gwox: hovereye (hovereye)

(Edit 4/24/15: Updated buy links)

Fabulous BeastsReeling from a breakup with his girlfriend Jean, Paul Miller encounters Cyane, a wealthy model who wants to hire him to create disturbing paintings for nameless clients. But that work is only the start of what she wants from him. With her seductive song, she lures both he and Jean past desires for flesh, into a hallucinatory hunger for ecstasy and transcendence. To save Jean, himself, and his unborn child, he must learn who and what Cyane really is, and make a harrowing choice.

Here’s an excerpt of the start of the story:

The ropes that held me to the mast of the ship were loose. I found that as frightening as the dark shapes that thrashed just over the side. The men around me rowed on, ears stopped with wax, oblivious to the howls that rose above the roiling waters. I pitied them, for they wouldn’t know what they missed–voices sharp enough to cut thought and honeyed enough to clot the wound.

Though I could have easily freed myself, I remained still. In this place, I could hear the song. If I moved, it would dissolve into feral noise. My understanding of this grew with every change of the vast and beautiful voices that wove through the near-liquid air.

My ropes fell to the deck with the fading of the last octave. The men stopped rowing and stared with fearful eyes at the sea.

I walked toward the bow. The rush of her feathers came as a gasp of hungry breath that voided every other sound.

“Not this way.”

Her voice held a quiver from the song.

The wooden deck barked my knees when I slumped. She landed before me, dark brown wings in angelic spread, eyes locked with mine. Her human face could have been real, though my instincts whispered that it was not. Her sinuous body moved in ways more reptilian than avian. Her sharp red lips drew back into a grin.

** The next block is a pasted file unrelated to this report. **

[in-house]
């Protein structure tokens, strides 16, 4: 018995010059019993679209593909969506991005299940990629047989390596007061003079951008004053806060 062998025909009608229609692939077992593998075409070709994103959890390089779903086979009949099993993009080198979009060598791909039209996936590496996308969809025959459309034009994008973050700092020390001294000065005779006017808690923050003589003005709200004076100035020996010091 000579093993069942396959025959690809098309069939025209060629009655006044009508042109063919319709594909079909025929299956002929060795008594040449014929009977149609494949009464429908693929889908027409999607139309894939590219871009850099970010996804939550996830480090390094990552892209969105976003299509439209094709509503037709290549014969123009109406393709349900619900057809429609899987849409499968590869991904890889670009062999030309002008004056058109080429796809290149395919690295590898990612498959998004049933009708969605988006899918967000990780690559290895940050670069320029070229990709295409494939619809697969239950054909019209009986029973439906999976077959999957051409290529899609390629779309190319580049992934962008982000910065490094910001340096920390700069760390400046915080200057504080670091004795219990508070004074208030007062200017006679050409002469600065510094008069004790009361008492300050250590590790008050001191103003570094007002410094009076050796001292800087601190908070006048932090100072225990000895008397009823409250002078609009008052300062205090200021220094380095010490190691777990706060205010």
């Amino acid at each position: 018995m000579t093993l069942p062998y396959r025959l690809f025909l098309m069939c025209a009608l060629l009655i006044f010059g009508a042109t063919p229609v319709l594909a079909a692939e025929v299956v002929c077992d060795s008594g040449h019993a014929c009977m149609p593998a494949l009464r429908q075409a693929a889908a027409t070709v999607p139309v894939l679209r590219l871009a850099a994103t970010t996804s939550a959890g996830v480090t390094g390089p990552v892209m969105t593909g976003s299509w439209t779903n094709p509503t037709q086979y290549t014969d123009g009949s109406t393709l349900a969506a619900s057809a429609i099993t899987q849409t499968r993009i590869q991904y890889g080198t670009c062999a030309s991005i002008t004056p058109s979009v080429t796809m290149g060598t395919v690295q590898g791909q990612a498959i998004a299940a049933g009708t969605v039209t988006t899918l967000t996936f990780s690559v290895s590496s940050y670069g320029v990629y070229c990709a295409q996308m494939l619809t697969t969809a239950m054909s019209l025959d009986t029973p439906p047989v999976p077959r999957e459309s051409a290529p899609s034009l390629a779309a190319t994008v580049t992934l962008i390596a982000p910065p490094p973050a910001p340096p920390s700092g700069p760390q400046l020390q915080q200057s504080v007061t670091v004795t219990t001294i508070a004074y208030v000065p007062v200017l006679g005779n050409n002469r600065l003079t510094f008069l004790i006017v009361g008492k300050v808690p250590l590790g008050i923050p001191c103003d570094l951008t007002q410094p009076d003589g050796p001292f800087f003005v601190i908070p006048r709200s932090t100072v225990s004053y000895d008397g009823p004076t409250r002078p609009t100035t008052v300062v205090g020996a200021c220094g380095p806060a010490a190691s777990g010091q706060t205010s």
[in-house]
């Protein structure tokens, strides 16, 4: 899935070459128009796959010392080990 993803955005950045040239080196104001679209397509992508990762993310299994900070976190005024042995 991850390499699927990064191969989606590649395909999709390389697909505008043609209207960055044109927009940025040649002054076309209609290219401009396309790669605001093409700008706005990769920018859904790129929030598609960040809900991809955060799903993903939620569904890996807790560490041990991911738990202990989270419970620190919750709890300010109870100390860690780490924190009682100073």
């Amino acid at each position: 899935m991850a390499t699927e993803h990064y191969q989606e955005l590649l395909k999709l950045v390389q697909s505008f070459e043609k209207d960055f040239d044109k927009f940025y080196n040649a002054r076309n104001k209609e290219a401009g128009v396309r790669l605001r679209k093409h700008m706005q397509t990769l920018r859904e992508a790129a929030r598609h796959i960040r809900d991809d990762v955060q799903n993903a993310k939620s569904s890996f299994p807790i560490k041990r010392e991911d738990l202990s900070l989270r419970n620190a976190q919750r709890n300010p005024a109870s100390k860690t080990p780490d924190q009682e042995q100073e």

Talons flashed. Blood ran down my neck.

“There is no easy way,” she said. “If you want it, it will hurt.”

(continued…)

***

Gary W. Olson is the author of the dark fantasy novel Brutal Light and a contributor to the dark fiction anthology Fading Light. His blog originates here. Fabulous Beasts cover art: Sergey Nivens/BigStock.com.

Mirrored from Gary W. Olson.

gwox: hovereye (hovereye)

PersonalLAST TIME ON GARY’S BLOG: Our hero, the looming yet strangely beguiling Writer Lad, was hip deep in writing a first draft of an urban fantasy with talking raptors and flying sharks and things like that, unaware that he was moments from being captured by Amphi-dodecahedron, the Avatar of Fish-Based Geometry, to be used as an oblique angle in his decidedly fussy war against Cartanga, Finder of Small Pebbles, whose underhanded tactics and undercooked pasta were the subject of thousands of savage Yelp reviews, all written by Professor Ivan Sharpski, ex-KGB tap dancer and girl friday to Gummo Lemmingsnort, noted New York Times Bestselling Author of “That’s Not Chicken, and Probably Not a Taco, Either” and several not-so-bestselling horror novels featuring occult detective and part-time spatula Bacon McGee, a concept derived from a 1923 article on Bootlegging Badgers and the Flappers who Love Them, as mis-transcribed by Randall Everwood, a.k.a. the Shadow Over the Breakfast Nook, aided by a ratty English-Klingon dictionary, a vole paid off by Joe Don Baker, and Dr. Leslie Ann Cartier, inventor of the least joyful whoopee cushion ever documented.

We join Gary, already in progress.

Hmmm, guess it’s been a while since I last wrote a non-repost blog-entry. See, what happened was I broke free from the chains that bound me to the black pit and roamed the moors, slaking my thirst for blood just got busy with a lot of stuff, both writing and non-writing, and something had to give. Also, an anniversary trip to Niagara Falls, some car crash and replacement car buying drama, work stress, and so on. I’ve moved on, why can’t you?